Position Statement

Position Statement
Approval Date: November 2000, August 2009, November 2013, February 2016,
May 2016
Review Date:
March 2018
Review By:
Telepathology is the practise of pathology from a distance, where pathology images and data
are electronically transmitted and analysed by a pathologist remotely for the purpose of
diagnosis, education or research. There are a number of clinical applications of telepathology
including, but not limited to, the remote interpretation and assessment of:
- Digital images of anatomical pathology and cytopathology slides;
- Tissue from surgical pathology using frozen sections;
- Microbiological cultures including parasitology, urine analysis, etc.;
- Digital images and/or data from Point-of-Care testing (PoCT) devices1 (e.g. blood
gas, clinical chemistry, toxicology, haematology, etc.);
- Digital images of peripheral blood and bone marrow films;
- Graphical data and/or data from automated differential haematology analysers;
clinical chemistry analysers (e.g. gel electrophoresis); flow cytometry, molecular
pathology and genomics devices;
- Photographs and medical images in Forensic practice.
The main drivers for a laboratory implementing telepathology for diagnostic use include:
Recent technological advances have led to improvements in speed and costeffectiveness of image scanners, storage devices, analysers, communication, etc.;
Improvements in user friendliness of software and diagnostic tools;
Rapid access to patient’s result data, clinical history and images;
Ability to work remotely, this may assist geographically dispersed laboratories and
pathologists, which is important due to pathologist shortages;
Ease of sharing images or data files for collaboration such as for second opinions
(internal and external), multi-disciplinary team, etc.;
Improved tools for sharing interesting cases for education, research and quality
assurance purposes.
Although there are a number of benefits for using telepathology, there still remain a number
of challenges to be addressed before it can be adopted for diagnostic use in a pathology
laboratory, these include:
Network bandwidth, as significant bandwidth is required to handle the fast transfer of
very large digital image files and data files;
Ergonomic issues related to physical environment, software and navigational controls;
Patient privacy issues when using laptops, smartphones, tablets and other devices for
viewing digital images and data files;
Credentialing of the pathologists involved and demonstrated maintenance of their
diagnostic skills and knowledge through continuing professional development;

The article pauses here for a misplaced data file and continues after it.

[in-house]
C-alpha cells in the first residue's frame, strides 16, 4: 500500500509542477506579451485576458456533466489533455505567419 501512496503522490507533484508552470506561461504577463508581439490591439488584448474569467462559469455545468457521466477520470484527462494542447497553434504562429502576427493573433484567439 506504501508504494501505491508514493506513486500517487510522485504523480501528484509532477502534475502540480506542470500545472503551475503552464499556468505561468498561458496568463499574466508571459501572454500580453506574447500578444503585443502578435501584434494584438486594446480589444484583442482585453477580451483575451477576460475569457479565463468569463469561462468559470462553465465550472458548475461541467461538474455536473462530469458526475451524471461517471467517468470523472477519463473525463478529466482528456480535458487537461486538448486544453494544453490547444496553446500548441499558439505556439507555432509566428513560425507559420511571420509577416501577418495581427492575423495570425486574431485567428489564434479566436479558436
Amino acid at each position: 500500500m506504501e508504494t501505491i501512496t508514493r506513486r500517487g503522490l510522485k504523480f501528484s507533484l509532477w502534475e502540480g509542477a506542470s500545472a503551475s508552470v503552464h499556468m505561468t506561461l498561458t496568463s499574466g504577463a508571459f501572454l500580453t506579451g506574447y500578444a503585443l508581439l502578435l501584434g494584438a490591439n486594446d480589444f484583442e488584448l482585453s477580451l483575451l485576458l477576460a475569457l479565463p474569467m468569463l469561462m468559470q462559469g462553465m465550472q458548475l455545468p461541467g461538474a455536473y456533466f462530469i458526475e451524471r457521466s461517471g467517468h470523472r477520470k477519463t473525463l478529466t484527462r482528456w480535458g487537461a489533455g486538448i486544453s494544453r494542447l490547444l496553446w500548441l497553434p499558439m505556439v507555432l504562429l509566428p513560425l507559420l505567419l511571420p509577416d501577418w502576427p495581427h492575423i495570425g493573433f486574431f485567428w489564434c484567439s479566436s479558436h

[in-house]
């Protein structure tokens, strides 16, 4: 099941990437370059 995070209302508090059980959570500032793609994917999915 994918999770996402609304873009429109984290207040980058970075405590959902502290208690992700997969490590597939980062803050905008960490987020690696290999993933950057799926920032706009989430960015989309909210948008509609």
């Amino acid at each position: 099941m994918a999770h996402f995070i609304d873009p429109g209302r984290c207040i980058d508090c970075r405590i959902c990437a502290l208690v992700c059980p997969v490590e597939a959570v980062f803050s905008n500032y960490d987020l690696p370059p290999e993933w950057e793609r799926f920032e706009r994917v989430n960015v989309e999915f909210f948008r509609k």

Medio-legal issues with sharing digital images or data files between pathologists from
different organisations or countries;
Security of data with regards to access, distribution and the ability to copy or forward
to other parties.
The RCPA acknowledges the potential of using digital microscopy systems for diagnosis,
with the recent technological advances in digital microscopy systems, storage devices, and
communication technology, and has recently developed guidelines for the safe
implementation of digital microscopy into diagnostic laboratories in Australia, for anatomical
pathology and cytology2.
With the technology advances of devices that may be used in telepathology for other
disciplines, the RCPA will further progress these guidelines to ensure the safe
implementation of these into diagnostic laboratories. Additionally, in order to promote optimal
benefits from the use of telepathology, the RCPA will also:
1. promote telepathology through its website, journal, newsletters and conferences;
2. include telepathology as a learning objective in the Fellowship curriculum;
3. promote the need for Fellows and Trainees to have access to digital microscopy, fast
computers with high-resolution monitors, and high speed communications in the
workplace; etc.;
4. work with NPAAC and NATA to develop quality protocols so that telepathology
services are provided using appropriate quality controls and quality assurance;
5. promote the concept of, and funding for, diagnostic telepathology services in its
interactions with governments;
6. advocate to governments to introduce broadband more widely.
1. RCPA Position Statement, Point of Care Testing. (2013)
2. RCPA, Guidelines for Digital Microscopy in Anatomical Pathology and Cytology.